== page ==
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Harvard Psychologists Reveal: Parents Who Raise ‘Good’ Kids Do These 5 Things

The times they are a changin’…

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We have advanced exponentially than our ancestors and we can see it reflected in our everyday life. One glaring example is in how our children are growing up. Gone are the days of playing outside until the streetlights turn on; kids are busy staring at screens, from phones to tablets, computers, the list goes on. It seems it’s easier to stick a device in a child’s hand and let them mind themselves, but there is something missing.

Experts at Harvard University have been studying what makes a well-adjusted child in these changing times. They presented their top list of research-based parental advice that’s vouched by early childhood psychologists like Dr. Michele Borba and Deborah Temkin as well as organizations like the Random Acts of Kindness FoundationHere are 5 tips to raise a good kid, according to Harvard psychologists:

Being a Good Parent: How To Raise A ‘Good Kid’

1. Develop Caring, Loving Relationships

While it may seem like an obvious idea, children learn about caring and respect when they are shown it themselves [1]. When our children feel our love, they become attached to us. This makes it easier for us to get our messages across and have them really understand and learn.

Harvard psychologists say, “Loving our children takes many forms, such as tending to their physical and emotional needs, providing a stable and secure family environment, showing affection, respecting their individual personalities, taking a genuine interest in their lives, talking about things that matter, and affirming their efforts and achievements.’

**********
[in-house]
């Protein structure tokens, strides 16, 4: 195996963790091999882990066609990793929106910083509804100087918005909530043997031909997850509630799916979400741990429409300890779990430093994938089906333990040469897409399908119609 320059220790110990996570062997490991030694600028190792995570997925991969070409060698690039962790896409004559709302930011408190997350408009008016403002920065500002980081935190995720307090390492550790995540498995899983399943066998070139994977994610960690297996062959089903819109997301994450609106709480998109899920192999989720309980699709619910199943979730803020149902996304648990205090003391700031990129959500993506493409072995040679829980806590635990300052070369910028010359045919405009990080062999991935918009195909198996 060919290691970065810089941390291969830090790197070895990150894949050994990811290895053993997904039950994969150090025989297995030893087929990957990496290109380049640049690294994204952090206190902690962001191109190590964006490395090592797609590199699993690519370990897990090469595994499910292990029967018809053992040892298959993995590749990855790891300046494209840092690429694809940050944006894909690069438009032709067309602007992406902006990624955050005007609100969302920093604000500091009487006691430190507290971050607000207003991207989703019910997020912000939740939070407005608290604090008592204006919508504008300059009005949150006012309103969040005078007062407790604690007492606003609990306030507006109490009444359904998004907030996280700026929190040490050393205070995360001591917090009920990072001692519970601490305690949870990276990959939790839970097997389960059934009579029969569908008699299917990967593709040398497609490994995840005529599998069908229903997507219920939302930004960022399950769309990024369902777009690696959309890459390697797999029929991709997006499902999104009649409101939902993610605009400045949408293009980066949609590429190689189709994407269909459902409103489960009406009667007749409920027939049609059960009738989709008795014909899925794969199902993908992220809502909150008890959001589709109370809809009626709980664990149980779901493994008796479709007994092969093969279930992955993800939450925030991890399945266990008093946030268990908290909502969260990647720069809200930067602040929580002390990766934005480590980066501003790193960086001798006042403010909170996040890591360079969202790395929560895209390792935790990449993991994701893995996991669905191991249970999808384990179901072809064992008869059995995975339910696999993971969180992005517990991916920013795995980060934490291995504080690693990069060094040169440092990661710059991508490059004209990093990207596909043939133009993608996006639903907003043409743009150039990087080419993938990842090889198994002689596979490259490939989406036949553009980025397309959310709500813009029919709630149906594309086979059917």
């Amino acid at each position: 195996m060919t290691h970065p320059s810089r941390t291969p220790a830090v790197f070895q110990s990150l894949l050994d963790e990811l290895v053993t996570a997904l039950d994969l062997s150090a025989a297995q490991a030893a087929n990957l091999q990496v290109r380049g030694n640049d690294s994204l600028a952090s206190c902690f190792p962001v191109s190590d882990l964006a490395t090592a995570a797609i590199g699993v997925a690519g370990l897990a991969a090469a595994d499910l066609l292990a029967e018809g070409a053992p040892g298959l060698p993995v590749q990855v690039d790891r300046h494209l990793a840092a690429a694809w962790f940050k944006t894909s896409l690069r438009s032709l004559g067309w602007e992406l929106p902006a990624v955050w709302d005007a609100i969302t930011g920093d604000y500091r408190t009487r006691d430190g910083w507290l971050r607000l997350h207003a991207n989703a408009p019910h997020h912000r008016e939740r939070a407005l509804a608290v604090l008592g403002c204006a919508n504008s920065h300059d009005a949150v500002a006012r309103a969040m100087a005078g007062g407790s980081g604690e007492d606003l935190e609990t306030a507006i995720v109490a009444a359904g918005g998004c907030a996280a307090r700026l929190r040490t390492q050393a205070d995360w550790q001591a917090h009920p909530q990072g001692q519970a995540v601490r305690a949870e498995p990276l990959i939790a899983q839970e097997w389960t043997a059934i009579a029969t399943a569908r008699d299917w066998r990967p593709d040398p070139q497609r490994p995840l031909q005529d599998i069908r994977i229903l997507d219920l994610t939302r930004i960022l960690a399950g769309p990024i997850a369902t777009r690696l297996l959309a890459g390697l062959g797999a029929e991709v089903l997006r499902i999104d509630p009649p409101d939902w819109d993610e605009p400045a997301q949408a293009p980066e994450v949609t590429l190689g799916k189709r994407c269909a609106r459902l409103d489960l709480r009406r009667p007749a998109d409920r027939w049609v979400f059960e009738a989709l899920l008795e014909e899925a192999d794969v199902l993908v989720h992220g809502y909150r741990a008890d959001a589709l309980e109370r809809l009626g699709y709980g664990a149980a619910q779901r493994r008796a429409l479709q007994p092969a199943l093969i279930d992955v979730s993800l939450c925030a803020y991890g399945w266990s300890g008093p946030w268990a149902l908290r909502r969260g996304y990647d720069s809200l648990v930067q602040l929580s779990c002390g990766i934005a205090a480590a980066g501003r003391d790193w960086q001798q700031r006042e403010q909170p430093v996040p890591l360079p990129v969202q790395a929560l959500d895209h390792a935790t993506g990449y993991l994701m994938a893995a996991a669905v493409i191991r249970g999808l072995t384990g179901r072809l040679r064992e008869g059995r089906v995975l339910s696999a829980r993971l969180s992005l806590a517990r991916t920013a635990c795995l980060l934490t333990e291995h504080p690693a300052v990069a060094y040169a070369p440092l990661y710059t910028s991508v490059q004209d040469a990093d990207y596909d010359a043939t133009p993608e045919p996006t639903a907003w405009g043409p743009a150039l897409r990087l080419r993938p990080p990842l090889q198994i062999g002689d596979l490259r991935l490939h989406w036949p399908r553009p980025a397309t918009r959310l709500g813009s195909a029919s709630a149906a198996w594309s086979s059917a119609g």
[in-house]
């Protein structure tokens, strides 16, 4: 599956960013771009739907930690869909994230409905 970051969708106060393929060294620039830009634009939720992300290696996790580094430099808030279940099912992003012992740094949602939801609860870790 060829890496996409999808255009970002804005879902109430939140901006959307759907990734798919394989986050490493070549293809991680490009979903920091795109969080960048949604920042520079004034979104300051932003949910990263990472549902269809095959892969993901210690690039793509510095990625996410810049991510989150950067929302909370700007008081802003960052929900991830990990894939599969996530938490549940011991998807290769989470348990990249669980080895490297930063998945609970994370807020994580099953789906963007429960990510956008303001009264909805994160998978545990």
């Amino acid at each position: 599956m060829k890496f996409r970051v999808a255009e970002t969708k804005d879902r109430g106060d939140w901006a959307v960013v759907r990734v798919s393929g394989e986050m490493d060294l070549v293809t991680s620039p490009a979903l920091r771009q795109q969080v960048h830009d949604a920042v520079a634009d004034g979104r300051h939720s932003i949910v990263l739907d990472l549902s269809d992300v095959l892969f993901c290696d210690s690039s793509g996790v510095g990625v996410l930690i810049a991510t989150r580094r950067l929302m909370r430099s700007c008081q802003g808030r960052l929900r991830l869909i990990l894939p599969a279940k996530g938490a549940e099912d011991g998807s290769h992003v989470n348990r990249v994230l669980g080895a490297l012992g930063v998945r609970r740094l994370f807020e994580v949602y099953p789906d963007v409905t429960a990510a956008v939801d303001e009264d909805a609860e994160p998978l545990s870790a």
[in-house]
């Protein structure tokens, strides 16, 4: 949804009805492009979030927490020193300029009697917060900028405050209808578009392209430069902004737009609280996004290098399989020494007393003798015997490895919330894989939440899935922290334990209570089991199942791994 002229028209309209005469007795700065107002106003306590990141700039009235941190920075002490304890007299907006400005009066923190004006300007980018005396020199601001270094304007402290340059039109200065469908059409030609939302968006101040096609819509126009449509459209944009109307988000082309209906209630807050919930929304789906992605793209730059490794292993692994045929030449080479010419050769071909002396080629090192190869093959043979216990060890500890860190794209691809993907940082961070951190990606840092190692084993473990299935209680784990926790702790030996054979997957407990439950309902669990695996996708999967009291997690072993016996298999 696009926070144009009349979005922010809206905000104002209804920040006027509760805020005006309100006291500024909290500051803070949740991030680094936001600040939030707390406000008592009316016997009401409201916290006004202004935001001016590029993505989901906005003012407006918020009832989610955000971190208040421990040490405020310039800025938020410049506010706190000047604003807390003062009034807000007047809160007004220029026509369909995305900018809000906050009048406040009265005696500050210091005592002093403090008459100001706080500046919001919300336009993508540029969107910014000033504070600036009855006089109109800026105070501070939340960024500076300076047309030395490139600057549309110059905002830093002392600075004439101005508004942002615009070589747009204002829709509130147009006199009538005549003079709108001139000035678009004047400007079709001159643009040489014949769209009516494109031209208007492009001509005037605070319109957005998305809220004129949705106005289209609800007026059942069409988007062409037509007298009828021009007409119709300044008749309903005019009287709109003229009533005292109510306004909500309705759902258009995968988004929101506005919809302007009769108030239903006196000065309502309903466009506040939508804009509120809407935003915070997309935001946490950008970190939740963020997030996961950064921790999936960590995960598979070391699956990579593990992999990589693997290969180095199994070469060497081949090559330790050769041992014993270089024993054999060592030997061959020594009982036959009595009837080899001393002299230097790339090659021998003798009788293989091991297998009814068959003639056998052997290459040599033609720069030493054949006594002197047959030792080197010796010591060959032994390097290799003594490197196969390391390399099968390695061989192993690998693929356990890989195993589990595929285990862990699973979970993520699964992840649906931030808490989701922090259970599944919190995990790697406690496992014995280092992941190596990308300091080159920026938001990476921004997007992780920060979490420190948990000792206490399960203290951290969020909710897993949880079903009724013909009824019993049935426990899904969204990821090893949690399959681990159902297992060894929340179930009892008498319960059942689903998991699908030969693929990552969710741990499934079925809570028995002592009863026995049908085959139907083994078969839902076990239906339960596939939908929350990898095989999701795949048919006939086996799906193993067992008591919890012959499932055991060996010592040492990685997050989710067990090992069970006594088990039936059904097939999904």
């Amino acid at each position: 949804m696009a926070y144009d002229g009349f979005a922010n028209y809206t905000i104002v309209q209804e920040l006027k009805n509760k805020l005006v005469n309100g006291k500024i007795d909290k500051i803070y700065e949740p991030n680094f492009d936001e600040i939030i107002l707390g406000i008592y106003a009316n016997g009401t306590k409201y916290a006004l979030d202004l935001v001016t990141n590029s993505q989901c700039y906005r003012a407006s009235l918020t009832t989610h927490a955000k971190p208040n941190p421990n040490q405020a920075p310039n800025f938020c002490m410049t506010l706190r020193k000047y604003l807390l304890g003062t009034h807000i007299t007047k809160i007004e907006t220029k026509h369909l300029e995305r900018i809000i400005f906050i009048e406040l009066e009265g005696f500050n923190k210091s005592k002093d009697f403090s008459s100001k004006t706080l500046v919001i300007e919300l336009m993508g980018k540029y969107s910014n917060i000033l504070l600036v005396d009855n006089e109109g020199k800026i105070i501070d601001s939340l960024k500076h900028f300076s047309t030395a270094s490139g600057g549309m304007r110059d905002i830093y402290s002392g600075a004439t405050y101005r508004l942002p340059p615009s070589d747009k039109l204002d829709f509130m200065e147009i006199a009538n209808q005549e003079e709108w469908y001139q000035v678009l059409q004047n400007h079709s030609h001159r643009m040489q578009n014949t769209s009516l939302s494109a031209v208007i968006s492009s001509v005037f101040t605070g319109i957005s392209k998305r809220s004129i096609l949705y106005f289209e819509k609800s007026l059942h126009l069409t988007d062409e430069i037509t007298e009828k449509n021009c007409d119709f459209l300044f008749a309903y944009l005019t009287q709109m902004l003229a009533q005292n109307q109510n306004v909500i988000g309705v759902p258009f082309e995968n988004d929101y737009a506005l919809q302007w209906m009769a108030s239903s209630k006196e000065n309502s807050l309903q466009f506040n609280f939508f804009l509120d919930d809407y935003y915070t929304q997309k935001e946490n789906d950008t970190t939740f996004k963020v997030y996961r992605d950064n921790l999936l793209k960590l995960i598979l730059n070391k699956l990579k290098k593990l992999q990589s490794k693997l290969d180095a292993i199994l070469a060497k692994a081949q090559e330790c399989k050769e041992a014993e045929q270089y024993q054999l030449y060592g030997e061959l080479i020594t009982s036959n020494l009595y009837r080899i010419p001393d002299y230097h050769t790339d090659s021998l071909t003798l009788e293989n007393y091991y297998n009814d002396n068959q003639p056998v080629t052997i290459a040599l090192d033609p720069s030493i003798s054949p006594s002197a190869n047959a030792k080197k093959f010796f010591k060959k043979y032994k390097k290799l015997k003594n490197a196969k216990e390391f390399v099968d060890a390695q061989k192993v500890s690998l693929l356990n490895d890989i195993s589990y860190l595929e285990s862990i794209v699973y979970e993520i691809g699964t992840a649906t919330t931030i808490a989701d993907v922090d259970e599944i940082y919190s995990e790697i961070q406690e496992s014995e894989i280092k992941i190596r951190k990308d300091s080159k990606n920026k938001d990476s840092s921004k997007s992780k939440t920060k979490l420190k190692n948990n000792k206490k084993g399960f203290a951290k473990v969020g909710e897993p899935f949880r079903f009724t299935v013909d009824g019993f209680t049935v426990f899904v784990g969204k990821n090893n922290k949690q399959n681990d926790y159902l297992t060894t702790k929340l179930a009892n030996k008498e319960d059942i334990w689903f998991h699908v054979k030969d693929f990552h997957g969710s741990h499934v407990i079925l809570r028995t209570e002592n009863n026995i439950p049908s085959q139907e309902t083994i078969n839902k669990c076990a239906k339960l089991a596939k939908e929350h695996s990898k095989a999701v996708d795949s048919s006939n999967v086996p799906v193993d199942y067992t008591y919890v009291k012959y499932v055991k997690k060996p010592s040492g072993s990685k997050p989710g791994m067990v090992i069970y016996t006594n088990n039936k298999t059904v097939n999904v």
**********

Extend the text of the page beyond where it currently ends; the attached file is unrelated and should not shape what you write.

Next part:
You can do this by planning time together to play and share in something you both enjoy. You can also have meaningful conversations, asking each other questions to bring out thoughts, feelings, and experiences [1].

Keep Reading: How To Break A Cycle of Negativity As A Parent

2. Empathize With Your Child and Model Empathy For Others

It is also important to teach our children about empathy, and the best way to do that is to again be their leading example. By being empathetic towards our children, and especially to others, we teach them what it means to understand another person’s feelings and be able to communicate to them. We should teach our children to not only focus on their close ‘circle of concern’ (immediate family, close friends), but to also ‘zoom out’ and focus on the bigger picture, like a new student in class or a person in a completely different country [2].

“Children also learn empathy by watching those we notice and appreciate. They’ll notice if we treat a server in a restaurant or a mail carrier as if they’re invisible. On the positive side, they’ll notice if we welcome a new family in our child’s school or express concern about another child in our child’s class who is experiencing one challenge or another.”